Friday, June 22, 2012

SPAIN'S BANK AUDITS that the government commissioned to assess their capital needs are out:
Spain’s banks would need as much as 62 billion euros ($78 billion) in capital to withstand a worst- case economic scenario, according to two consulting firms hired by the government to conduct stress tests on the lenders. 

Oliver Wyman Ltd. estimated banks would need between 51 billion euros and 62 billion euros should Spanish gross domestic product shrink by a combined 6.5 percent over three years and house prices drop 60 percent from the peak. Roland Berger Strategy Consultants said lenders would need 51.8 billion euros under those conditions. The study didn’t consider potential losses on government bonds.

Spain hired the two firms last month to estimate the capital shortfall at the nation’s banks as investors questioned the health of lenders pummeled by a five-year real estate slump. Economy Minister Luis de Guindos has said Spain will use the results of the studies to determine how much money it might need to draw from the 100 billion euros made available by Europe after it requested funding to clean up banks.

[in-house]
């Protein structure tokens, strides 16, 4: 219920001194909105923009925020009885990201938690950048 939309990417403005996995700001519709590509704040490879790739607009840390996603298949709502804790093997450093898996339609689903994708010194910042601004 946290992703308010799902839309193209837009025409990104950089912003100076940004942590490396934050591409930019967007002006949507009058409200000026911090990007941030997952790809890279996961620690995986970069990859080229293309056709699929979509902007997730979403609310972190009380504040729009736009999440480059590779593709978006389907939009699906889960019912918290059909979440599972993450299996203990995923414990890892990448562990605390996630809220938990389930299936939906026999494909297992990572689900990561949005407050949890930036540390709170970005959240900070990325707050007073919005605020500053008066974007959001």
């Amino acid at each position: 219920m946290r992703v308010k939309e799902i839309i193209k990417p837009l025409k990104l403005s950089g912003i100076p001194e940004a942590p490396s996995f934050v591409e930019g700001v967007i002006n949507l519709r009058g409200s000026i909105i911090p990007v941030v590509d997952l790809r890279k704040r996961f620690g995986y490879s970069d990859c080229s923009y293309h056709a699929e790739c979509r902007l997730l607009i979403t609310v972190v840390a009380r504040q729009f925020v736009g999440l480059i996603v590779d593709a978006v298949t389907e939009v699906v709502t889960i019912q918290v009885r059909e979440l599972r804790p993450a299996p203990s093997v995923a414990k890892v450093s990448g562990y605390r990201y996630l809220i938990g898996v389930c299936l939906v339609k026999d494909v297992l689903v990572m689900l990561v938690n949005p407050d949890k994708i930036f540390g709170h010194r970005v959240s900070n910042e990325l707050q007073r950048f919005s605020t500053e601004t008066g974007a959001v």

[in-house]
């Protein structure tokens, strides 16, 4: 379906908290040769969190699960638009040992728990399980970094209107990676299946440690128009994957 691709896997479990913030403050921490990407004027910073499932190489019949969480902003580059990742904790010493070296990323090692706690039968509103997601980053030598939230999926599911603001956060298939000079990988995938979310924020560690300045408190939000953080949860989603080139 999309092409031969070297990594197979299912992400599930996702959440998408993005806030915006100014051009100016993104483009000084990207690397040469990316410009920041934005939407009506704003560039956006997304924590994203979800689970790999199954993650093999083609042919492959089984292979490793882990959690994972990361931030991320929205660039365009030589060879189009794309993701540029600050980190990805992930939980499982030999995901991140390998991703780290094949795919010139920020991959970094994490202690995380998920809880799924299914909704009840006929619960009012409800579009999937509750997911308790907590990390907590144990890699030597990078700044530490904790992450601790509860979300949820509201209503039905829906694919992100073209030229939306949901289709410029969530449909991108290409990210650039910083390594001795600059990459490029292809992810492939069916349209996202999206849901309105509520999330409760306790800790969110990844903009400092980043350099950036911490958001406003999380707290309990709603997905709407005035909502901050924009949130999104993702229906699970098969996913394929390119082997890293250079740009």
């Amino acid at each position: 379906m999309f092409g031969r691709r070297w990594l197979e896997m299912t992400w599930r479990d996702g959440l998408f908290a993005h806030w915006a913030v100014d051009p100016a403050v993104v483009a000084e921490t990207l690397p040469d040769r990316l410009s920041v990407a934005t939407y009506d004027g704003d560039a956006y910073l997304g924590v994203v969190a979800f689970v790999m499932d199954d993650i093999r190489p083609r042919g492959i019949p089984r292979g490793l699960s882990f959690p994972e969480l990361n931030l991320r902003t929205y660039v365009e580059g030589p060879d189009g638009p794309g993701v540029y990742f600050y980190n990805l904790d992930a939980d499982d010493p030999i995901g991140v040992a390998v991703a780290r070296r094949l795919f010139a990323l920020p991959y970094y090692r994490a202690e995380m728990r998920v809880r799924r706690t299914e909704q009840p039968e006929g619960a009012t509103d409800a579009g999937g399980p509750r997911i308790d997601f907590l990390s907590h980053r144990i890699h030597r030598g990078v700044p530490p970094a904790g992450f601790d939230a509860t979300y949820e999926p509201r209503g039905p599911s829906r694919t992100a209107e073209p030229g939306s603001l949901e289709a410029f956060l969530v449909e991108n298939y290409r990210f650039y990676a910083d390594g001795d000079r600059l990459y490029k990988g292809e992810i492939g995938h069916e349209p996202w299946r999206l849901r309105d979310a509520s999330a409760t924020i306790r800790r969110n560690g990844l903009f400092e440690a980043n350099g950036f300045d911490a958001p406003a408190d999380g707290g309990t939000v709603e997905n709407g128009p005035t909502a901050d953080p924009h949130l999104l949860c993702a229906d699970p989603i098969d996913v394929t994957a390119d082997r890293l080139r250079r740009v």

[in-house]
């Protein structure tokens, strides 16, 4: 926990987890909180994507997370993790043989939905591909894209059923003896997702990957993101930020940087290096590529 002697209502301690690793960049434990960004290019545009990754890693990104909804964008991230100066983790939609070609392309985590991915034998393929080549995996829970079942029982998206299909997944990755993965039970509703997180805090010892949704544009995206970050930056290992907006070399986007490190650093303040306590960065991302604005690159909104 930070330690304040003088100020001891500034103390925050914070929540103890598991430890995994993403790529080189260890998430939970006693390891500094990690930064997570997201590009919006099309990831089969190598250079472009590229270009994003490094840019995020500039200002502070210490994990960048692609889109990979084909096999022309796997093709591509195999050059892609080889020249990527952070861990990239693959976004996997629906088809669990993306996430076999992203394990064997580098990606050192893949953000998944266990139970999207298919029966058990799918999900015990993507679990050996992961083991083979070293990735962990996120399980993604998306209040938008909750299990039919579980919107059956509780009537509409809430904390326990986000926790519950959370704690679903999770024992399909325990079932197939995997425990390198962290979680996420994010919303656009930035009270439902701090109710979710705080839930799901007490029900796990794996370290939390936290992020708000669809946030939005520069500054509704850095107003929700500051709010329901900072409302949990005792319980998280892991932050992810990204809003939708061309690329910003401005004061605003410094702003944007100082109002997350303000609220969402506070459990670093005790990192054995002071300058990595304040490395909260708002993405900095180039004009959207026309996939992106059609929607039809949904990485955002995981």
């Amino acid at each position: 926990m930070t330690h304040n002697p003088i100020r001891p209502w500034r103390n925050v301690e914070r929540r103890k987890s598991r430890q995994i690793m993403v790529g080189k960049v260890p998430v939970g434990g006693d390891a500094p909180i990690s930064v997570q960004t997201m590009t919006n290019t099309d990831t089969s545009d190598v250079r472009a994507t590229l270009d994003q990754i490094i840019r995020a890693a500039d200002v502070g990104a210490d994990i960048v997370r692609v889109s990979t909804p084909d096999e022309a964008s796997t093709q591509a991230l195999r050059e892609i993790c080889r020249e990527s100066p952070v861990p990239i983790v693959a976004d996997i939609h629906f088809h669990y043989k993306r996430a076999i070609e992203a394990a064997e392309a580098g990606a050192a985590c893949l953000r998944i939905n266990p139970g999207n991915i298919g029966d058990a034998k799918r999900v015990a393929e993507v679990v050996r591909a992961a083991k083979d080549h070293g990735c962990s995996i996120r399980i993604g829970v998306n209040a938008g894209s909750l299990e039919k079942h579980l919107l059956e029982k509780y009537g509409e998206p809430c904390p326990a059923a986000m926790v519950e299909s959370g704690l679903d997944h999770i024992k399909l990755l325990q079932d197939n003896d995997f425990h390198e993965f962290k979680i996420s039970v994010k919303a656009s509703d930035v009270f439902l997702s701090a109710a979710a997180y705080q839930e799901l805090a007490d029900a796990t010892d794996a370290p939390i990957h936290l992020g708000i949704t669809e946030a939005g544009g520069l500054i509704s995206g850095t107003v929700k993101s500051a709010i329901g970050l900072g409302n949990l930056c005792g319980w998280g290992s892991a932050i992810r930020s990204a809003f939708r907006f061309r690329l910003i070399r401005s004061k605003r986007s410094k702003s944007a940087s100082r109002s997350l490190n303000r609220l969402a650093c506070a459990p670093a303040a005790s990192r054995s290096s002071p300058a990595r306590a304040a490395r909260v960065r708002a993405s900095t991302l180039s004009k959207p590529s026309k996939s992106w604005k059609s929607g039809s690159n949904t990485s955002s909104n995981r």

“The sad reality is the market has already decided what the conclusion should have been and they’ll say this answer is too low,” said Simon Maughan, a financial industry strategist at Olivetree Securities in London. “We would have been more comfortable if these numbers had come out closer to 80 billion.”
You can read the reports here and here, if you wish (both are pdf files)